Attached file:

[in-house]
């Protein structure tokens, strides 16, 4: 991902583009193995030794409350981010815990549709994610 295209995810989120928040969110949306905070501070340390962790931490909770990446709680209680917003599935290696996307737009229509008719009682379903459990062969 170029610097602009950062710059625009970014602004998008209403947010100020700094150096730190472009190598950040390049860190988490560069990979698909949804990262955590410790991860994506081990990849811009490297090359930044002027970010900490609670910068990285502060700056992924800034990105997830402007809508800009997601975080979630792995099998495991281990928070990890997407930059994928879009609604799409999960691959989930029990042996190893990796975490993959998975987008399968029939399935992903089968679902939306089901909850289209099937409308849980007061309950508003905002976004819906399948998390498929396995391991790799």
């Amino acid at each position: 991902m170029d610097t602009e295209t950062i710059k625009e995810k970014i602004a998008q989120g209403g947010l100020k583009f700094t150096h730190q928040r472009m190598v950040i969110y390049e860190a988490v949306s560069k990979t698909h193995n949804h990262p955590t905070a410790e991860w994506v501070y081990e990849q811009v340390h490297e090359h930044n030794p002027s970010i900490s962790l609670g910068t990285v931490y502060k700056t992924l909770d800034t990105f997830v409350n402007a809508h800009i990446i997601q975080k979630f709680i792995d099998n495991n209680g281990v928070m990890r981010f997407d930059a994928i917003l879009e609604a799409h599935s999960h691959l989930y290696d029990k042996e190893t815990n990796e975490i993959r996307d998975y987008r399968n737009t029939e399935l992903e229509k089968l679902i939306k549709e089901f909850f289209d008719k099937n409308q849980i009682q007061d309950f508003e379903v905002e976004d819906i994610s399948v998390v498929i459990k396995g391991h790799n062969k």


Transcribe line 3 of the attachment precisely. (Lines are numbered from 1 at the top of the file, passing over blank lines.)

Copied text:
């Amino acid at each position: 991902m170029d610097t602009e295209t950062i710059k625009e995810k970014i602004a998008q989120g209403g947010l100020k583009f700094t150096h730190q928040r472009m190598v950040i969110y390049e860190a988490v949306s560069k990979t698909h193995n949804h990262p955590t905070a410790e991860w994506v501070y081990e990849q811009v340390h490297e090359h930044n030794p002027s970010i900490s962790l609670g910068t990285v931490y502060k700056t992924l909770d800034t990105f997830v409350n402007a809508h800009i990446i997601q975080k979630f709680i792995d099998n495991n209680g281990v928070m990890r981010f997407d930059a994928i917003l879009e609604a799409h599935s999960h691959l989930y290696d029990k042996e190893t815990n990796e975490i993959r996307d998975y987008r399968n737009t029939e399935l992903e229509k089968l679902i939306k549709e089901f909850f289209d008719k099937n409308q849980i009682q007061d309950f508003e379903v905002e976004d819906i994610s399948v998390v498929i459990k396995g391991h790799n062969k």